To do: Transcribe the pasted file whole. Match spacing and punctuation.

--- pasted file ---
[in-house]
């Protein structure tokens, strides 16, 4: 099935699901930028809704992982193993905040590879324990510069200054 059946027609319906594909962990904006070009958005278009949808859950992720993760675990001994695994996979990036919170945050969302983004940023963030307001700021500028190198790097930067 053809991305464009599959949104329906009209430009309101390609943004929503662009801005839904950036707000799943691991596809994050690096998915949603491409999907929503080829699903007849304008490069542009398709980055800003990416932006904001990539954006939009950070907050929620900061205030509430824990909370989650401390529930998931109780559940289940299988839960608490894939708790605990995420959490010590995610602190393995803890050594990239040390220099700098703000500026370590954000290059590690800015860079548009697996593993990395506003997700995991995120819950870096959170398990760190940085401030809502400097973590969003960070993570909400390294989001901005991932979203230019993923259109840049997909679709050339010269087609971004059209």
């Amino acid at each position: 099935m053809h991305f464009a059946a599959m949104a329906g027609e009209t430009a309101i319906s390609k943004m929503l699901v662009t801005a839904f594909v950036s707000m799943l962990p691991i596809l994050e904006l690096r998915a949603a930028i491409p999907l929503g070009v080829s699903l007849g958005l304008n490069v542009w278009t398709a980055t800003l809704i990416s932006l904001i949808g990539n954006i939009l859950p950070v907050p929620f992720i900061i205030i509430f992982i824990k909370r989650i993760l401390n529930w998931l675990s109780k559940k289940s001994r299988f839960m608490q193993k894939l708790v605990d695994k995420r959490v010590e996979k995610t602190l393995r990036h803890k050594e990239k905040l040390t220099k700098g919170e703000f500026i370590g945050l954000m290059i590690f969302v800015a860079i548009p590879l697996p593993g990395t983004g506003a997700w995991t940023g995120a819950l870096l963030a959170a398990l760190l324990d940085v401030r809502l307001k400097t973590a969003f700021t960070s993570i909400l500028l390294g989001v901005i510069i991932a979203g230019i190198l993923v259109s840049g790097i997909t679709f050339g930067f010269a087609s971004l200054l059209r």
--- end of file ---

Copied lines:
[in-house]
């Protein structure tokens, strides 16, 4: 099935699901930028809704992982193993905040590879324990510069200054 059946027609319906594909962990904006070009958005278009949808859950992720993760675990001994695994996979990036919170945050969302983004940023963030307001700021500028190198790097930067 053809991305464009599959949104329906009209430009309101390609943004929503662009801005839904950036707000799943691991596809994050690096998915949603491409999907929503080829699903007849304008490069542009398709980055800003990416932006904001990539954006939009950070907050929620900061205030509430824990909370989650401390529930998931109780559940289940299988839960608490894939708790605990995420959490010590995610602190393995803890050594990239040390220099700098703000500026370590954000290059590690800015860079548009697996593993990395506003997700995991995120819950870096959170398990760190940085401030809502400097973590969003960070993570909400390294989001901005991932979203230019993923259109840049997909679709050339010269087609971004059209």
């Amino acid at each position: 099935m053809h991305f464009a059946a599959m949104a329906g027609e009209t430009a309101i319906s390609k943004m929503l699901v662009t801005a839904f594909v950036s707000m799943l962990p691991i596809l994050e904006l690096r998915a949603a930028i491409p999907l929503g070009v080829s699903l007849g958005l304008n490069v542009w278009t398709a980055t800003l809704i990416s932006l904001i949808g990539n954006i939009l859950p950070v907050p929620f992720i900061i205030i509430f992982i824990k909370r989650i993760l401390n529930w998931l675990s109780k559940k289940s001994r299988f839960m608490q193993k894939l708790v605990d695994k995420r959490v010590e996979k995610t602190l393995r990036h803890k050594e990239k905040l040390t220099k700098g919170e703000f500026i370590g945050l954000m290059i590690f969302v800015a860079i548009p590879l697996p593993g990395t983004g506003a997700w995991t940023g995120a819950l870096l963030a959170a398990l760190l324990d940085v401030r809502l307001k400097t973590a969003f700021t960070s993570i909400l500028l390294g989001v901005i510069i991932a979203g230019i190198l993923v259109s840049g790097i997909t679709f050339g930067f010269a087609s971004l200054l059209r």